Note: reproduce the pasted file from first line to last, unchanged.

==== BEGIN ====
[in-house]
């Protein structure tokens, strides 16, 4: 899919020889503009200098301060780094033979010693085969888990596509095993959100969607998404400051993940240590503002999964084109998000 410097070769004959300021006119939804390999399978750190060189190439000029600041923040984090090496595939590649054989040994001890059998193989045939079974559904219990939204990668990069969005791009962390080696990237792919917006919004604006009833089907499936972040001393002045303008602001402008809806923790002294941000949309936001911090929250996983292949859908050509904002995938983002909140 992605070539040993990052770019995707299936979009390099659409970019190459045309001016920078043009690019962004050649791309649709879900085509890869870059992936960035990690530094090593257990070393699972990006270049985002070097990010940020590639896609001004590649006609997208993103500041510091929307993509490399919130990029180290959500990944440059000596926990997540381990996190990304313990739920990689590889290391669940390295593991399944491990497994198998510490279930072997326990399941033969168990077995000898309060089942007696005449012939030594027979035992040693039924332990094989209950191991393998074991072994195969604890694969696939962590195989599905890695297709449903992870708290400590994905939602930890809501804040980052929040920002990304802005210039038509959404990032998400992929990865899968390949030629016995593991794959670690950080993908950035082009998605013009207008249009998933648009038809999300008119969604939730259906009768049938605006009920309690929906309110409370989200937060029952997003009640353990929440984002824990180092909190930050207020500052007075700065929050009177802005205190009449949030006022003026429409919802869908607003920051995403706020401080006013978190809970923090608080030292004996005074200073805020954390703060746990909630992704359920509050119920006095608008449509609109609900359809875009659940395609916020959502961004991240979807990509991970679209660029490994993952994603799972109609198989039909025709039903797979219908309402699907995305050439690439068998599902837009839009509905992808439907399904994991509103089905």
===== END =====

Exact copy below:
[in-house]
């Protein structure tokens, strides 16, 4: 899919020889503009200098301060780094033979010693085969888990596509095993959100969607998404400051993940240590503002999964084109998000 410097070769004959300021006119939804390999399978750190060189190439000029600041923040984090090496595939590649054989040994001890059998193989045939079974559904219990939204990668990069969005791009962390080696990237792919917006919004604006009833089907499936972040001393002045303008602001402008809806923790002294941000949309936001911090929250996983292949859908050509904002995938983002909140 992605070539040993990052770019995707299936979009390099659409970019190459045309001016920078043009690019962004050649791309649709879900085509890869870059992936960035990690530094090593257990070393699972990006270049985002070097990010940020590639896609001004590649006609997208993103500041510091929307993509490399919130990029180290959500990944440059000596926990997540381990996190990304313990739920990689590889290391669940390295593991399944491990497994198998510490279930072997326990399941033969168990077995000898309060089942007696005449012939030594027979035992040693039924332990094989209950191991393998074991072994195969604890694969696939962590195989599905890695297709449903992870708290400590994905939602930890809501804040980052929040920002990304802005210039038509959404990032998400992929990865899968390949030629016995593991794959670690950080993908950035082009998605013009207008249009998933648009038809999300008119969604939730259906009768049938605006009920309690929906309110409370989200937060029952997003009640353990929440984002824990180092909190930050207020500052007075700065929050009177802005205190009449949030006022003026429409919802869908607003920051995403706020401080006013978190809970923090608080030292004996005074200073805020954390703060746990909630992704359920509050119920006095608008449509609109609900359809875009659940395609916020959502961004991240979807990509991970679209660029490994993952994603799972109609198989039909025709039903797979219908309402699907995305050439690439068998599902837009839009509905992808439907399904994991509103089905």